6. Invasion of the Body Snatchers (1956)

Invasion Of The Body Snatchers

Birthed during the height of Cold War paranoia, anti-Communist hysteria, and fear of McCarthyism, Invasion of the Body Snatcherscaptures the collective fears of our society during the 1950’s. The story takes place in a town where alien parasites take over the residents, which many pundits have interpreted as a metaphor for the fear of the Other. According to the film’s creators, Body Snatchers was never meant to be anything more than a scary thriller. But Don Siegel’s masterpiece inherited its political allegories for subconsciously tapping into the fears of a zeitgeist, in turn making it one of the most influential movies of its time period. And considering the film has been remade and reduxed time and time again, its power has proven to be timeless. – Kieran Fisher


5. The Eyes of My Mother (2016)

The Eyes Of My Mother

Nicolas Pesce’s The Eyes of My Mother is the most recent black and white film on this list, and a bold choice for a directorial debut. But the film’s color feels almost like a gift from Pesce, a way to subdue the grisly impact of the movie, giving us the illusion that these horrors are only happening under the guise of shadows and darkness. And while the story of a young girl’s trauma after witnessing her mother be murdered and the lasting effects she carries with her doesn’t need any help in being bleak, the black and white casts the film under a suffocating dark cloud that you only get respite from when the credits finally roll. The Eyes Of My Mother is a deeply upsetting film; a colorless testament to the horrors of isolation. – Jacob Trussell


4. Freaks (1932)

Freaks

Tod Browning chased his successful Dracula with something far, far darker and even more human. That’s the secret to its power — these threats aren’t supernatural in origin, and their evil is very, very real. I’m talking, obviously, about the greedy and cruel “normies” who plan on screwing over and killing a “freak” for money. That’s true evil, and while the film’s terror comes in sequences where the freaks of the title enact their nighttime revenge, the truth about how callous, mean-spirited, and murderous people can be is the real horror of it all. Where color film might have captured the title characters more as specimens of horror, the b&w instead captures everyone with the same stark eye. – Rob Hunter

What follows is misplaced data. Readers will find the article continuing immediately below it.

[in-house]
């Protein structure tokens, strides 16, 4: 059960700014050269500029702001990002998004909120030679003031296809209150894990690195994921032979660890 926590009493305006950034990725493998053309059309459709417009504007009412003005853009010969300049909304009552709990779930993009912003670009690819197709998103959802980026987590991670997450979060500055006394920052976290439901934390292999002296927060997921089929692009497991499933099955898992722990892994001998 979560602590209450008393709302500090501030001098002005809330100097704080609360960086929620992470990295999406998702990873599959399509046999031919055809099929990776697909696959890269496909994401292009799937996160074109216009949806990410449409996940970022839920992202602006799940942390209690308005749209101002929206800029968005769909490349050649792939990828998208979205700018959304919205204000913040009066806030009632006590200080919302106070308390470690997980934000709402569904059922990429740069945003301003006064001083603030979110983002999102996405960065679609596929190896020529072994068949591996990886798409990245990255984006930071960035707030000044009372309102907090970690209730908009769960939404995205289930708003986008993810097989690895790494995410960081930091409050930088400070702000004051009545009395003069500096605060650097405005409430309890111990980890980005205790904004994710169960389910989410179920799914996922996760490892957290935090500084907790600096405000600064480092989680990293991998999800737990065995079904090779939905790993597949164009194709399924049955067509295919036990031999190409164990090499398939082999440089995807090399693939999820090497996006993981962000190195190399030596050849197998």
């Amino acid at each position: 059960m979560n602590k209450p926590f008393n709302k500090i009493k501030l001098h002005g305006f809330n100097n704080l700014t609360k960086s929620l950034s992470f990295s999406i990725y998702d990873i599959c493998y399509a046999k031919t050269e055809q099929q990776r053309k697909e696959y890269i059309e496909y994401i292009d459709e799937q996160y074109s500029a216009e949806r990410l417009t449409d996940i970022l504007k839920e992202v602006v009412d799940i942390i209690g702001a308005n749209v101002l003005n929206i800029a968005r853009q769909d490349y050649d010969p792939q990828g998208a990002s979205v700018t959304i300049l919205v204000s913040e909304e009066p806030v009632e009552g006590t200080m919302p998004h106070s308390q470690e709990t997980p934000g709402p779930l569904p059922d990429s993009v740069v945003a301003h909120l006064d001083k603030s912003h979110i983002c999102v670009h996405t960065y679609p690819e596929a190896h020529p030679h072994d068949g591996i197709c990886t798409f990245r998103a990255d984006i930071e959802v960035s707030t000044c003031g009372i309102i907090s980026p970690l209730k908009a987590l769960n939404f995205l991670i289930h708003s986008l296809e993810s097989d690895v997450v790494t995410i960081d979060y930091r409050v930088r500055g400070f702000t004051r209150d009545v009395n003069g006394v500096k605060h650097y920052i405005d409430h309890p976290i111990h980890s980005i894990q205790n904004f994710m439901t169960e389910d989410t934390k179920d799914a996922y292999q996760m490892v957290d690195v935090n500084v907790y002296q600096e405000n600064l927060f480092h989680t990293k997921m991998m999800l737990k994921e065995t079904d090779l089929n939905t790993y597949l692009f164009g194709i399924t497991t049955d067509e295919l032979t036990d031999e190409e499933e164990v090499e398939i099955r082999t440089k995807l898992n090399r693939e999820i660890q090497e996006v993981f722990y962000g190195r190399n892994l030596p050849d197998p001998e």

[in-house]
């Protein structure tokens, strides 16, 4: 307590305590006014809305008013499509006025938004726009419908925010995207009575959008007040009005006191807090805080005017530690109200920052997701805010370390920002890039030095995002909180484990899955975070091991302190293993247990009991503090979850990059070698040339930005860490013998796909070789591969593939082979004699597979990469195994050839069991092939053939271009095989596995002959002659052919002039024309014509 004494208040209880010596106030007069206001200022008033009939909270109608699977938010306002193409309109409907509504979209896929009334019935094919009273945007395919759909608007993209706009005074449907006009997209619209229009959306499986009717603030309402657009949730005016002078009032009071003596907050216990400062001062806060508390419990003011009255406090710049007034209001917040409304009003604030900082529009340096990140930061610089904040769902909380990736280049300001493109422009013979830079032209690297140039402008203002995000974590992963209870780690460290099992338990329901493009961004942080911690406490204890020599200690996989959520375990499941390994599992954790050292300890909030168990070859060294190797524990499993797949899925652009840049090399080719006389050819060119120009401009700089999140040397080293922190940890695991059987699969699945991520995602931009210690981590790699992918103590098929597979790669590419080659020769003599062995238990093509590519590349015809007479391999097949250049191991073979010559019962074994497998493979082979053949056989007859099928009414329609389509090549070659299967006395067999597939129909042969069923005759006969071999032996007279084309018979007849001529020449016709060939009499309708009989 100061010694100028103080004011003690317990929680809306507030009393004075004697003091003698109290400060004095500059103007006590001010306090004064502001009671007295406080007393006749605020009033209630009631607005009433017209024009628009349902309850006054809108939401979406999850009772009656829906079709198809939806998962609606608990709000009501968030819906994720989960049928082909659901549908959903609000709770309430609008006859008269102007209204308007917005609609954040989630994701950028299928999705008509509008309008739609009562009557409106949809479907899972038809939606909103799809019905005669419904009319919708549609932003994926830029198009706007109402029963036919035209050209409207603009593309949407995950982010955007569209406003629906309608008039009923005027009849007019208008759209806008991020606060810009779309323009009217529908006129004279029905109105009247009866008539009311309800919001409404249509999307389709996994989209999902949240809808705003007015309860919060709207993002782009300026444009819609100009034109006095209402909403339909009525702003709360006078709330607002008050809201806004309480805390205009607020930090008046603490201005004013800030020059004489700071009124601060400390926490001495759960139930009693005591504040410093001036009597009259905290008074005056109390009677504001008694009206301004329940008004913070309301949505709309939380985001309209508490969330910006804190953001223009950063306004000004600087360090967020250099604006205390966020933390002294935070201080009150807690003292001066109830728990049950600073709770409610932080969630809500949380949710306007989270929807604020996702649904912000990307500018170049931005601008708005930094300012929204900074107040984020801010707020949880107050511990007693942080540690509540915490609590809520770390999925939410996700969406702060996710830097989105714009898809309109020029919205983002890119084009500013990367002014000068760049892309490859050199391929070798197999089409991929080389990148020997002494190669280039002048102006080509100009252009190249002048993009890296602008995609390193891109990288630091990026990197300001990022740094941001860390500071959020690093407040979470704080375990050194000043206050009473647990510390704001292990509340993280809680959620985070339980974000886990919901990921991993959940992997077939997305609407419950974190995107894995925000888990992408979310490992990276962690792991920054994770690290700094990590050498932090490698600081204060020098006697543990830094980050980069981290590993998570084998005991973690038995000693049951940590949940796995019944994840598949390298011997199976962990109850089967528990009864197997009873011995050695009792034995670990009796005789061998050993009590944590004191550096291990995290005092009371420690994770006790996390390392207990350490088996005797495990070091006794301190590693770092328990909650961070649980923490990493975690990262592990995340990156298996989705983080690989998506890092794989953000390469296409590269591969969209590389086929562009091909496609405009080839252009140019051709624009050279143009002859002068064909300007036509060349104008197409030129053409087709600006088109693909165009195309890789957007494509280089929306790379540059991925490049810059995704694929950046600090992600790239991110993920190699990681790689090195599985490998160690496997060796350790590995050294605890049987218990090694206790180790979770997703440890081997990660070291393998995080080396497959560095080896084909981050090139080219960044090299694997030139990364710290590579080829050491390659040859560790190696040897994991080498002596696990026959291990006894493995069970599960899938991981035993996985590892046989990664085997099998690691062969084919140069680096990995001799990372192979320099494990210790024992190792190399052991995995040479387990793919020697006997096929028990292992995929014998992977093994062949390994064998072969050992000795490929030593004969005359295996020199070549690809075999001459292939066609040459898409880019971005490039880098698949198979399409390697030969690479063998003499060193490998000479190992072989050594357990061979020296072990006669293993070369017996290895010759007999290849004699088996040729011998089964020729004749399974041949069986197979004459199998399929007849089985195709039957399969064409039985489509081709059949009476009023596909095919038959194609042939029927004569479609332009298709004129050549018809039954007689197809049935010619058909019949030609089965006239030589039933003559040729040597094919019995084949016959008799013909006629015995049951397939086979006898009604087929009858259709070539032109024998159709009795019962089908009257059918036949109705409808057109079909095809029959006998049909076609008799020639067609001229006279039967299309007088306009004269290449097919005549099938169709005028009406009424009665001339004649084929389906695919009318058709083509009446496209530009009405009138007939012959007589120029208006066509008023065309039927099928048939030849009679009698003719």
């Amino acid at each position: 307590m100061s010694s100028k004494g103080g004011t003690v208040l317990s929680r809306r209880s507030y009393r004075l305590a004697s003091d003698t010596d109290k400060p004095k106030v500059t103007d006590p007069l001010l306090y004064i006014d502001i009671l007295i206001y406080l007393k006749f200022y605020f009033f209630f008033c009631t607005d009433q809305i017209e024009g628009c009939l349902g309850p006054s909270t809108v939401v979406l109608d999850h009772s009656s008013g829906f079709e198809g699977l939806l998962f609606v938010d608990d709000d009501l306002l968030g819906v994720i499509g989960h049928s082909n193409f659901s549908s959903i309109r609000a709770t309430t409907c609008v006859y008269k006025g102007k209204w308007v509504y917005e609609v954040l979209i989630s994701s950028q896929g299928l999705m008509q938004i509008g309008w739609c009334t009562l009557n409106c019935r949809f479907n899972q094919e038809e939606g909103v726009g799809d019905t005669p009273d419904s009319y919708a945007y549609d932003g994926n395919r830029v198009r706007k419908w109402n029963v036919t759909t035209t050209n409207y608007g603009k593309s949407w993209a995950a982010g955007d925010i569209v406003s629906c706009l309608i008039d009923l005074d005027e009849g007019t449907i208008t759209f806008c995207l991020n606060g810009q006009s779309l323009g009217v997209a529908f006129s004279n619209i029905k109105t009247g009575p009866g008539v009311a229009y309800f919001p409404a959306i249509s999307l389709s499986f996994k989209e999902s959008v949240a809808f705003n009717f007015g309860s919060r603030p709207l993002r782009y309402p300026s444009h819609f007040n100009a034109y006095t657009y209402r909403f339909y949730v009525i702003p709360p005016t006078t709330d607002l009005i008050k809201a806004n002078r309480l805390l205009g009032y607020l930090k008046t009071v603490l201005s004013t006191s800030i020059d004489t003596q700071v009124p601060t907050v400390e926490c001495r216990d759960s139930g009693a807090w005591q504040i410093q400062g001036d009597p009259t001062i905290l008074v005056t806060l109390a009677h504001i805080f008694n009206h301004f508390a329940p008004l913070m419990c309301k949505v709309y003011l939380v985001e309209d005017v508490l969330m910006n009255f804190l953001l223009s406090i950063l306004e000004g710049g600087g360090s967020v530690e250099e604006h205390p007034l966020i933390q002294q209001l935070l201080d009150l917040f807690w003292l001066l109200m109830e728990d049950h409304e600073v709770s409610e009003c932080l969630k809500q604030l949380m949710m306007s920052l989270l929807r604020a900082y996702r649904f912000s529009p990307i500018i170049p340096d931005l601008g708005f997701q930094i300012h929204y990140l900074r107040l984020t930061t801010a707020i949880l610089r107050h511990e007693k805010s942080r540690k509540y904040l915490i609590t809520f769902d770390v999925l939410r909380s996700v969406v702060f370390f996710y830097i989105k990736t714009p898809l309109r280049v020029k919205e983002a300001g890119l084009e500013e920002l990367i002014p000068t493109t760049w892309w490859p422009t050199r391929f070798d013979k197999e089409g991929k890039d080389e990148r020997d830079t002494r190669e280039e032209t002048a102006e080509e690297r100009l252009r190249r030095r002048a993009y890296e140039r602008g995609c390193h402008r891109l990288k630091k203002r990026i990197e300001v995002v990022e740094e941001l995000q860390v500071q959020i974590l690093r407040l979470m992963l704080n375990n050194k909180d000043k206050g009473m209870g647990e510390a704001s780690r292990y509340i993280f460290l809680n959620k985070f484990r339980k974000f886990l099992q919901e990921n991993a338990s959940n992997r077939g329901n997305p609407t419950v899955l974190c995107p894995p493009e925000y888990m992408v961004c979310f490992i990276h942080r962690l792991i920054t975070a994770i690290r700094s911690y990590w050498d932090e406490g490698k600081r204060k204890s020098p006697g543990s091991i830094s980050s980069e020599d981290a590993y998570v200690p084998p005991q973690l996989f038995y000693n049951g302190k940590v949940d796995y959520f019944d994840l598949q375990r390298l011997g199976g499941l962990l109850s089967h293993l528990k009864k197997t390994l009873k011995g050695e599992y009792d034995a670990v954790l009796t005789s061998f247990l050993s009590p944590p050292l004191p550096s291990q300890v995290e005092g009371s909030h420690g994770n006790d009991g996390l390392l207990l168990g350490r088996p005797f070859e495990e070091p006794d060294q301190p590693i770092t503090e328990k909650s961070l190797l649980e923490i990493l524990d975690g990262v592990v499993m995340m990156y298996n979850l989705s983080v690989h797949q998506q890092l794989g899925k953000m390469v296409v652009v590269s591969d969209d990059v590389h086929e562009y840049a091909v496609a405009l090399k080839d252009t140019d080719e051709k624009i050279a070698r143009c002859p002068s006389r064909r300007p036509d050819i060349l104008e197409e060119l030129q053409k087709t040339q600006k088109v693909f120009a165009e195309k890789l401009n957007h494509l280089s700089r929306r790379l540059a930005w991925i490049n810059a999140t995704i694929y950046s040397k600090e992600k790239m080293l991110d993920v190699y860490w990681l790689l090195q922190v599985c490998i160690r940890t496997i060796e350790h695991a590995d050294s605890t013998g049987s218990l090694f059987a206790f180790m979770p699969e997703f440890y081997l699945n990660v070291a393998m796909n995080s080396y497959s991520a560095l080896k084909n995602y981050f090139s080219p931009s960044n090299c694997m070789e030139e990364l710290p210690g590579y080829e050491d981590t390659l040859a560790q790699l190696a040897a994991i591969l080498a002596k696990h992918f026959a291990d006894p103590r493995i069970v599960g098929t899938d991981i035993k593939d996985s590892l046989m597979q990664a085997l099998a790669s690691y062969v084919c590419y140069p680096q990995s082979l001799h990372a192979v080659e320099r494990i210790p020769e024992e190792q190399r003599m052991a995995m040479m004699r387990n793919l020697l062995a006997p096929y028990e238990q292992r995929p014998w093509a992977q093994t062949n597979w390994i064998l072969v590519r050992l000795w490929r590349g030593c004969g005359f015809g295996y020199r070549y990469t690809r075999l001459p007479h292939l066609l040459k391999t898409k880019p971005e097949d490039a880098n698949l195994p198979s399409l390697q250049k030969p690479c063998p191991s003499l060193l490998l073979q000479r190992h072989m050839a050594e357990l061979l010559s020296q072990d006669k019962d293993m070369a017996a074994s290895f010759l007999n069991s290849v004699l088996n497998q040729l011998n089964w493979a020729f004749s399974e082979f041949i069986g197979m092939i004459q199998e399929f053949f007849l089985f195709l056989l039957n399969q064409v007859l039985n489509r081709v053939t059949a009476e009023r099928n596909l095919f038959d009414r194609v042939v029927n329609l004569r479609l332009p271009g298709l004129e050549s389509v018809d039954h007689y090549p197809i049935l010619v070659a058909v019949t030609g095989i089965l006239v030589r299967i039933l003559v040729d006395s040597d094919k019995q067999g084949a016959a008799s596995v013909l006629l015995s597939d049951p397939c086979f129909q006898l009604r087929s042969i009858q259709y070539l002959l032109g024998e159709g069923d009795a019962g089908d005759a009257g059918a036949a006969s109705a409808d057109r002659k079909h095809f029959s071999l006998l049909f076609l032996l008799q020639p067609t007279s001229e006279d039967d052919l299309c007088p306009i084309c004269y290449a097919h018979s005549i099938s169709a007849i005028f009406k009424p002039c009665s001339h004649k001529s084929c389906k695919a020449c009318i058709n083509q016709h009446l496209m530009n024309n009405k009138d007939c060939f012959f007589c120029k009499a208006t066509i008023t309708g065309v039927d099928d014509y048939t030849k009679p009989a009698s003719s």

3. The Mist (2007)

The Mist Black and White

Director Frank Darabont always intended for The Mist to be in black and white. For one thing, monochrome brought out the film’s family resemblance to mid-60s genre fare and the kind of grainy monster flicks that had inspired Stephen King to write the novella in the first place. And really, The Mist in black and white is a completely different film: less schlocky, moodier, and, wouldn’t you know it, a whole lot more terrifying. The stark contrast really gives the impression that mist could swallow the town up. It helps you see the fog lick the floor of the garage, makes the engulfing of human shapes all the more horrible. But most of all, in black and white the mist makes things too bright. It gives off an unforgiving glow that exposes the townspeople to the inter-dimensional horror show, and, more pointedly, to each other. – Meg Shields


2. The Innocents (1961)

The Innocents

It’s “The Turn of the Screw” filtered through the madness of pinch-hitter screenwriter Truman Capote and director Jack Clayton. Deborah Kerr plays an eager governess happy to take on the role of caretaker to a couple of spoiled brats who may or may not be in communion with something ghastly. Clayton not only embraces shadow, he practically allows the film to be swallowed in darkness thanks to a minimalistic lighting style rarely seen in productions of the time. Clayton accentuates the image by also incorporating a revolutionary electronic score crafted by composer Daphne OramThe Innocents is that classic “slow burn” before the term was thrown around at every middling low-budget horror fare. Here, the audience is dunked into the terror experienced from Kerr’s point of view, and you’re trapped there until she is finally released. This isn’t a scary movie, it’s dreadful stranglehold of emotion. There is a lot more to it than bed-sheet Boos. – Brad Gullickson


1. The Haunting (1963)

The Haunting

You all saw and loved Netflix’s Haunting of Hill House, right? Judging by the overwhelmingly positive response, it’s safe to assume that Mike Flanagan’s re-imagining of Shirley Jackson’s iconic chiller novel is going to go down as a small screen horror classic. The first adaptation, however, came courtesy of Robert Wise 55 years ago and it’s still the best version if you ask me. A masterclass in suspense but boasting just the right amount of camp, it’s perfect viewing for those dark, stormy nights. Movies like this are the best kind of spooky comfort food. – Kieran Fisher

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Trekkie, Not Trekker. Weekly Columnist for Film School Rejects, co-host of the In The Mouth of Dorkness Podcast.